The issue of labor and how automation will affect it is a major concern for opponents of sweeping automated changes to the labor force.

    Criticisms often include the notion that automation will reduce the number of available jobs in favor of larger salaries for those who lead companies. De Marco doesn’t see it that way. He echoed Brewer’s sentiment about technological advances in the workforce being more beneficial to the worker than harmful.

    “One of the things that we’re able to do is that we are actually using machines or robots to do those very hard jobs that don’t get paid that much and they’re also incredibly taxing on staff,” he says. “So, if we’re using fewer people to do those very hard jobs we can actually take some of the better people that we have, the really great employees, and make them our ambassadors. We can put them in the front of the house, interact with the customers. But in order to build these robotic solutions, we need engineers, we need people that write code, we need people that build them, we need people that maintain them, we need people that actually do the remote monitoring. So, we have created a whole bunch of other jobs around it that are better-paid jobs.”

    Not many inventions in the food space are more futuristic than a completely automated Neapolitan-style pizza machine. But there is at least one creation that rivals Piestro’s innovation.

    Creator, which is more of an experience than a singular machine, is a culinary-robotics organization based in Daly City, California (right outside San Francisco) that offers customers a unique dining experience, one automated and customized to the tilt.

    More specifically, Creator offers customers 100 percent customizable gourmet burgers, and like Piestro, the machine runs the whole operation, aside from needing a human to restock supplies.

    Fresh meat is ground and seasoned by the machine and customers watch as their creations are “plopped on a baked-that-day bun, and covered in sauces measured by the millimeter and spices by the gram,” the company says.

    What makes Creator particularly differentiated is the platform the machine operates from. By using an app, Creator gives agency to the user, which allows for an ultimate personalized meal.

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    "It’s like creative control and culinary excellence and a discovery process all through automation,” says Creator CEO Pehr Luedtke.

    “What it means is you can create your own perfect burger customized down to the millimeter,” CEO Pehr Luedtke says, “until you get your perfect creation. The software [app/platform] plus hardware [burger-robot] allows us to manifest both chef’s dreams, but also put those same tools that chefs have had for a long time into the hands of guests. It’s like creative control and culinary excellence and a discovery process all through automation.”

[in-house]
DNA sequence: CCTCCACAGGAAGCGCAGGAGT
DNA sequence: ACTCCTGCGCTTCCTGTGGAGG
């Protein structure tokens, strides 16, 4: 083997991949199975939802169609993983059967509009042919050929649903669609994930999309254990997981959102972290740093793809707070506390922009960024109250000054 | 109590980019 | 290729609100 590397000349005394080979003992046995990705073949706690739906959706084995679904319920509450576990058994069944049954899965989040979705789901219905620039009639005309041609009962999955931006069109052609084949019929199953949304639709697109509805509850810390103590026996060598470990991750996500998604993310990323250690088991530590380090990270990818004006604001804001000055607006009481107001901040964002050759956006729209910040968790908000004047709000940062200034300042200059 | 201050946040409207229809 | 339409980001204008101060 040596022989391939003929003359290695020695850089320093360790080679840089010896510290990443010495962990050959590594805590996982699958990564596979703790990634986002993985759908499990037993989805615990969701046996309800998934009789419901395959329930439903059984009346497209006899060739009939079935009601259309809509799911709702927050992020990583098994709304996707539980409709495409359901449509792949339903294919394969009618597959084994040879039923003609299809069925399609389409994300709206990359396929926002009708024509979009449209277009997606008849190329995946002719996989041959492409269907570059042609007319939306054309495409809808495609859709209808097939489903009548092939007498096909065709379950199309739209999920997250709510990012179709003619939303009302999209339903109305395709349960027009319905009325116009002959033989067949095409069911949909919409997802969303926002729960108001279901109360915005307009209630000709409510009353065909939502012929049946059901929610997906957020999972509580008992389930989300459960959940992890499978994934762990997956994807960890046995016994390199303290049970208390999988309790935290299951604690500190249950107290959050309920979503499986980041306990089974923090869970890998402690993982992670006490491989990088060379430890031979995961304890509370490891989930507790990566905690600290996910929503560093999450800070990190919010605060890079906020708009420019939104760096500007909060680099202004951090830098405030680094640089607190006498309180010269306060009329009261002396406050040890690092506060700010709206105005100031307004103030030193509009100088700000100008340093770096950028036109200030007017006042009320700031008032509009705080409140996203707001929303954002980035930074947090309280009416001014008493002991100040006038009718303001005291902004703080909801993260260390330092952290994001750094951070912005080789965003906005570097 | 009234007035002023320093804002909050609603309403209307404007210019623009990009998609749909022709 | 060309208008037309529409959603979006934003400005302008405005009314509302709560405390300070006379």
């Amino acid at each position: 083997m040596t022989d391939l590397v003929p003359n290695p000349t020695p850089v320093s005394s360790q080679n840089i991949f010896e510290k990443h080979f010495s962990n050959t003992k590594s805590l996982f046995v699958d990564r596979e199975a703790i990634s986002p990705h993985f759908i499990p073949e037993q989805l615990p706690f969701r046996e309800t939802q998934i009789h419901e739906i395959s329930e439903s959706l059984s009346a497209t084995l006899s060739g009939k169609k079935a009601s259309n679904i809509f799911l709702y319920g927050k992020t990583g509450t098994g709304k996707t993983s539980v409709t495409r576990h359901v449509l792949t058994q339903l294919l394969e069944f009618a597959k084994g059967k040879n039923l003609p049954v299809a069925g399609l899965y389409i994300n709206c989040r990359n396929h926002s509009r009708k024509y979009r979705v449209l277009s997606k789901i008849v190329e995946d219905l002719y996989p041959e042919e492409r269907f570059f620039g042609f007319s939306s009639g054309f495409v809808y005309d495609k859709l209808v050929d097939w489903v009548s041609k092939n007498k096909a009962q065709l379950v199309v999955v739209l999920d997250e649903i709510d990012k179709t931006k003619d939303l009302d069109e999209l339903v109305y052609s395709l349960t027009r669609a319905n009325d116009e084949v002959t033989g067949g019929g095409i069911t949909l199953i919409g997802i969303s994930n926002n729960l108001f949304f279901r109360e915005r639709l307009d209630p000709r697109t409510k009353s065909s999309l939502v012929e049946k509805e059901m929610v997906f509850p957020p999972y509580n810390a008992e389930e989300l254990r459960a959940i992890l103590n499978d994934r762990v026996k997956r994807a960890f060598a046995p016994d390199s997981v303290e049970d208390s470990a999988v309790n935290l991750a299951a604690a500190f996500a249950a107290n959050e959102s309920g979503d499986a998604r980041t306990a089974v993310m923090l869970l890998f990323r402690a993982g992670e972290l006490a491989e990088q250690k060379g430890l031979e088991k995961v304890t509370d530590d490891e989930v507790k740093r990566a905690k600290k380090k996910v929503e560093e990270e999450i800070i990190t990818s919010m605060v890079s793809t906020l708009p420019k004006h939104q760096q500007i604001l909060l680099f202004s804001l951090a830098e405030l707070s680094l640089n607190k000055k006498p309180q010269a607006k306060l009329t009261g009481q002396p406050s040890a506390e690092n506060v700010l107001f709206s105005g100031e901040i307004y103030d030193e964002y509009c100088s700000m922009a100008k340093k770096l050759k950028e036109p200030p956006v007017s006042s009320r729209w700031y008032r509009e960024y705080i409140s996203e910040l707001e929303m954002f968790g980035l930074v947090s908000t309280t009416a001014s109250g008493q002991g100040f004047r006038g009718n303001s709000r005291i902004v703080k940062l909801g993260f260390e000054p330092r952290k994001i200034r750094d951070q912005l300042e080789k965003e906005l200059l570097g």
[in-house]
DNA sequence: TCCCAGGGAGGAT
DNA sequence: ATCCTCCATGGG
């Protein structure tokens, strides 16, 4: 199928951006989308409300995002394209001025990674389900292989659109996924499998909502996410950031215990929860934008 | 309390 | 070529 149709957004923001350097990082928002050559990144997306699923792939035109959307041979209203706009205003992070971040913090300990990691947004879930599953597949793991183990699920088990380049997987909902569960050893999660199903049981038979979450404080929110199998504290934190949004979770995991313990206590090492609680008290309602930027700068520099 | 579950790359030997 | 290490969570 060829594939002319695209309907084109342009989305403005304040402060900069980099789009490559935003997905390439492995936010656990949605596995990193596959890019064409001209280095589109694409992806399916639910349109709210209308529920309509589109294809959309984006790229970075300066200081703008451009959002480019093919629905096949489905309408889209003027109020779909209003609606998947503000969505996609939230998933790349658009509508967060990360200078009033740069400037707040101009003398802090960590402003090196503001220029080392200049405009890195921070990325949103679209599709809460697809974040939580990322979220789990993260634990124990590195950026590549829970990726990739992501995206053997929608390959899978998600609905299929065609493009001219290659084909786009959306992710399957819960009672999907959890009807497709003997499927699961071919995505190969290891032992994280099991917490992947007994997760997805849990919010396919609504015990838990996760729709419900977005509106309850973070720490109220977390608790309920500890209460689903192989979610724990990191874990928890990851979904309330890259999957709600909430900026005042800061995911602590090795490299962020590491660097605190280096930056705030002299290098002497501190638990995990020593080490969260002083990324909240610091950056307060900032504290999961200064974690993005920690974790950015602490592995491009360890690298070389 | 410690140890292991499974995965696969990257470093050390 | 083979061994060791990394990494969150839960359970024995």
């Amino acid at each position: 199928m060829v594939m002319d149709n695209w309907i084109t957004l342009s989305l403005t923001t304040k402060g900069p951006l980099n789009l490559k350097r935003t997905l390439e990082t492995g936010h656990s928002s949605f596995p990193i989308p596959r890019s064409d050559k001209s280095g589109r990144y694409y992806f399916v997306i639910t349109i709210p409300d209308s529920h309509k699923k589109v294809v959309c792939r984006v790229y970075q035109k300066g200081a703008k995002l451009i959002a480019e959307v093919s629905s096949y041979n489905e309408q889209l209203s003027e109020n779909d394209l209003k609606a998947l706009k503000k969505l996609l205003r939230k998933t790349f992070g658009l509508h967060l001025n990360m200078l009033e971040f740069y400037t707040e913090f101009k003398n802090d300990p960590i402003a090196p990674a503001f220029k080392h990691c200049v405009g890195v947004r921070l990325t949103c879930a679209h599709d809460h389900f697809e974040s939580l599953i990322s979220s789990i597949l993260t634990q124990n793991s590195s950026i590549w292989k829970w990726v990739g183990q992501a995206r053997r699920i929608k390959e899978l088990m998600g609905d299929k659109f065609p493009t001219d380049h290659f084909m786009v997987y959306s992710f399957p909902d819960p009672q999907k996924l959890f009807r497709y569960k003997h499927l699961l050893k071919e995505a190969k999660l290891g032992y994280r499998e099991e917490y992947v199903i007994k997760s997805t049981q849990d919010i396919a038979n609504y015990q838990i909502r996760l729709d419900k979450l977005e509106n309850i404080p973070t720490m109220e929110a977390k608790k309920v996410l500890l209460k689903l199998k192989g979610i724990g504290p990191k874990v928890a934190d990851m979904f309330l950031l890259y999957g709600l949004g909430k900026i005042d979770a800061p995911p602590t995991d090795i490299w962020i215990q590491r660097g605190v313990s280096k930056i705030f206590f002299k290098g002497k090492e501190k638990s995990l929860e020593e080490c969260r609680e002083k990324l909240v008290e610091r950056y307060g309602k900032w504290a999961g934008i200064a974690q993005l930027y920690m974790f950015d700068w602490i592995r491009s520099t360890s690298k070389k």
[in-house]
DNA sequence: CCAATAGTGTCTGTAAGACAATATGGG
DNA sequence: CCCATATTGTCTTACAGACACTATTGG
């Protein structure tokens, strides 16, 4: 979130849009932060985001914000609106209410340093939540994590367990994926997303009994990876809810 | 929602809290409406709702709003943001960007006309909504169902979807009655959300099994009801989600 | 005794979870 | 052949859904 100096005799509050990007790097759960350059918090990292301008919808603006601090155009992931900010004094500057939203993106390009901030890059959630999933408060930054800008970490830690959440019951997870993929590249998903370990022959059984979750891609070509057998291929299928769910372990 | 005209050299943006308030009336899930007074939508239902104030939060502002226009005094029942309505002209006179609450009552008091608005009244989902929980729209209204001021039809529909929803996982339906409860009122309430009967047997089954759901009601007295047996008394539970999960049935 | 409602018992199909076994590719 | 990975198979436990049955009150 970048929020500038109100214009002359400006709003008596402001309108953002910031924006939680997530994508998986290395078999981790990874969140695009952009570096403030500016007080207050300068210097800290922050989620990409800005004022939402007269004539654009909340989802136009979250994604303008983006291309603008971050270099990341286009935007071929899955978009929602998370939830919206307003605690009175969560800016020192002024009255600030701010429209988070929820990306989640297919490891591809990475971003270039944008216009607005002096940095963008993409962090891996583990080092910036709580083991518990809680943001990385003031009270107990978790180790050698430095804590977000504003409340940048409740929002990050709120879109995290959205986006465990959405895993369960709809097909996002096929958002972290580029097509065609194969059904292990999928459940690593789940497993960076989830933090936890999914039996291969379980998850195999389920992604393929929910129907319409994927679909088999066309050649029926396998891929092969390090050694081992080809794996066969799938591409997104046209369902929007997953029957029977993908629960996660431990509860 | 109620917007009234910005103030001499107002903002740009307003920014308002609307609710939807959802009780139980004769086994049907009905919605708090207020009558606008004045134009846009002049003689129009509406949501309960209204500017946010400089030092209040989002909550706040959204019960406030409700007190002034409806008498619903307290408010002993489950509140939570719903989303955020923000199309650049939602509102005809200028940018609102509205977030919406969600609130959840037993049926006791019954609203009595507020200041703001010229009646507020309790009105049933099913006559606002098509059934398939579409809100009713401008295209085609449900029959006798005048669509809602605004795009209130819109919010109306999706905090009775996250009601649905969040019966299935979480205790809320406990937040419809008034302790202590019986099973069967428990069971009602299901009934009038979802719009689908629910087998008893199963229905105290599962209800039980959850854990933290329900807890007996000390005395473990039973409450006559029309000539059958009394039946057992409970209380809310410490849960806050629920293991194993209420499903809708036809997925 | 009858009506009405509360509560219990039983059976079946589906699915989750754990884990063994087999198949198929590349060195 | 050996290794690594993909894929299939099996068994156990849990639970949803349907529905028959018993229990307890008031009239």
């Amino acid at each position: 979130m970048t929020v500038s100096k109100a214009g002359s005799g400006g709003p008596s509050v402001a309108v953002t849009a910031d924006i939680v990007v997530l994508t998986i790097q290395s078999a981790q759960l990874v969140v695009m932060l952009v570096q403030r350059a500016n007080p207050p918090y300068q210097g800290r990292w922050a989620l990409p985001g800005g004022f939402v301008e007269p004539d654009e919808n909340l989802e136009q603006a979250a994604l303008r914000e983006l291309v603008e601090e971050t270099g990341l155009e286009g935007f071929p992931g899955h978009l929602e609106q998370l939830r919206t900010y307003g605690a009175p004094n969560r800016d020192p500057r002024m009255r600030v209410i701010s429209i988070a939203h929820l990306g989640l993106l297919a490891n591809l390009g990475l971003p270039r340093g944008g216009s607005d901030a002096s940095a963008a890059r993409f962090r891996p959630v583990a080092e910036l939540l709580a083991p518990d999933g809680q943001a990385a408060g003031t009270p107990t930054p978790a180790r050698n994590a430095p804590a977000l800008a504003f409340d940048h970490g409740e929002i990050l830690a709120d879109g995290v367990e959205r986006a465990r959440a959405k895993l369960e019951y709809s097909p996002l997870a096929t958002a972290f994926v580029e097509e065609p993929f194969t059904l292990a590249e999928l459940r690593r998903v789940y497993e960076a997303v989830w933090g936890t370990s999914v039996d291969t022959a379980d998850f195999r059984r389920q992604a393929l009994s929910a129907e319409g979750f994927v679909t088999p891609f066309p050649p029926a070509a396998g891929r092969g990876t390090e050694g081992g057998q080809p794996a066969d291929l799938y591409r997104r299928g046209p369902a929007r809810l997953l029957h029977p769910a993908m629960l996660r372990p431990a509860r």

Perhaps the most stunning note about Creator is the burgers start at $6. How can a burger-robot that spits out gourmet items using locally sourced fresh ingredients not break the bank? It comes back to labor.

    Luedtke says because Creator doesn’t need to employ more than a few workers to restock the machine and make sure everything is running smoothly, the company can focus more on bringing fresh, gourmet food to the masses. Having a non-traditional kitchen that doesn’t require typical hardware and space (ventilation, prep areas, room for multiple cooks) is also beneficial and plays into the low cost of the end product.

    Although there is only one Creator location currently, the company expects to expand to other parts of the country in the near future, though growth will be a little more challenging since Creator is essentially developing an entirely new space in the industry, compared to traditional modes such as company-owned chain restaurants or franchises.

    Creator and Piestro are still in the beginning phases of what they hope will be a long life in the restaurant world, while Miso has its foot firmly in the door.

    One thing they share in common, however, is all three companies believe wholeheartedly robotics and AI aren’t just a flash in the pan. 

    “We are in it, but we are just at the beginning,” De Marco says about where on the automation timeline restaurants are. “We’re really at the point of no return, we’re going to move more and more into that direction.”

    Emily Williams Knight, CEO of the Texas Restaurant Association, shares a similar point of view. She says the chatter around robots and AI has been mounting for at least five years, but the labor issues restaurants currently face, coupled with technology that’s now more affordable, has accelerated the desire to automate.

    “I absolutely think it is one component to solving not just rising labor costs but also the continuous labor shortage,” Knight says. “I think COVID created an opportunity for people that were ready to take the leap to make the leap. You have a lot of private money coming into the space now and a lot of technology companies coming into the space and they’re thinking two things, scale and efficiency. You’re going to see this not as a moment, but rather a shift of the current business model.”